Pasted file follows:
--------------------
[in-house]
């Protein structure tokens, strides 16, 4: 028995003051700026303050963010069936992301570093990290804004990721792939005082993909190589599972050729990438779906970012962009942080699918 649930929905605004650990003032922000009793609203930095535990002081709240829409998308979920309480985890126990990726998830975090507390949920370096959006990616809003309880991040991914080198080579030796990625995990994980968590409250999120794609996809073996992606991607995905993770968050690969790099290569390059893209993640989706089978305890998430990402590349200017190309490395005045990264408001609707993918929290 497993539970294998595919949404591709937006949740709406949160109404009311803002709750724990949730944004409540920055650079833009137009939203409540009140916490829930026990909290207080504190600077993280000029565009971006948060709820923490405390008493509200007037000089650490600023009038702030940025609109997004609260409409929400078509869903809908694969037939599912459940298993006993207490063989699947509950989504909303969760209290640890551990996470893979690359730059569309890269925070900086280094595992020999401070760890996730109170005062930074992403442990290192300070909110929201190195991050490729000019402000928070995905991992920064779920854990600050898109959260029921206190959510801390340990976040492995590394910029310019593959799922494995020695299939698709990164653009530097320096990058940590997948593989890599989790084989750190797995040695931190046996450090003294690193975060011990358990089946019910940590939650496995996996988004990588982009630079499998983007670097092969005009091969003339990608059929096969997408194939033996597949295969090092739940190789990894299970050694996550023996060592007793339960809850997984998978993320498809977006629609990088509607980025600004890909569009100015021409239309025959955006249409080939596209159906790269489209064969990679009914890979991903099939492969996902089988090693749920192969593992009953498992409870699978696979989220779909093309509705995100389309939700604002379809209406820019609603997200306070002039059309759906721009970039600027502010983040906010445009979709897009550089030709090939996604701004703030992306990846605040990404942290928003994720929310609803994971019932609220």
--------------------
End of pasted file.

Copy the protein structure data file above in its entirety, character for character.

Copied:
[in-house]
């Protein structure tokens, strides 16, 4: 028995003051700026303050963010069936992301570093990290804004990721792939005082993909190589599972050729990438779906970012962009942080699918 649930929905605004650990003032922000009793609203930095535990002081709240829409998308979920309480985890126990990726998830975090507390949920370096959006990616809003309880991040991914080198080579030796990625995990994980968590409250999120794609996809073996992606991607995905993770968050690969790099290569390059893209993640989706089978305890998430990402590349200017190309490395005045990264408001609707993918929290 497993539970294998595919949404591709937006949740709406949160109404009311803002709750724990949730944004409540920055650079833009137009939203409540009140916490829930026990909290207080504190600077993280000029565009971006948060709820923490405390008493509200007037000089650490600023009038702030940025609109997004609260409409929400078509869903809908694969037939599912459940298993006993207490063989699947509950989504909303969760209290640890551990996470893979690359730059569309890269925070900086280094595992020999401070760890996730109170005062930074992403442990290192300070909110929201190195991050490729000019402000928070995905991992920064779920854990600050898109959260029921206190959510801390340990976040492995590394910029310019593959799922494995020695299939698709990164653009530097320096990058940590997948593989890599989790084989750190797995040695931190046996450090003294690193975060011990358990089946019910940590939650496995996996988004990588982009630079499998983007670097092969005009091969003339990608059929096969997408194939033996597949295969090092739940190789990894299970050694996550023996060592007793339960809850997984998978993320498809977006629609990088509607980025600004890909569009100015021409239309025959955006249409080939596209159906790269489209064969990679009914890979991903099939492969996902089988090693749920192969593992009953498992409870699978696979989220779909093309509705995100389309939700604002379809209406820019609603997200306070002039059309759906721009970039600027502010983040906010445009979709897009550089030709090939996604701004703030992306990846605040990404942290928003994720929310609803994971019932609220």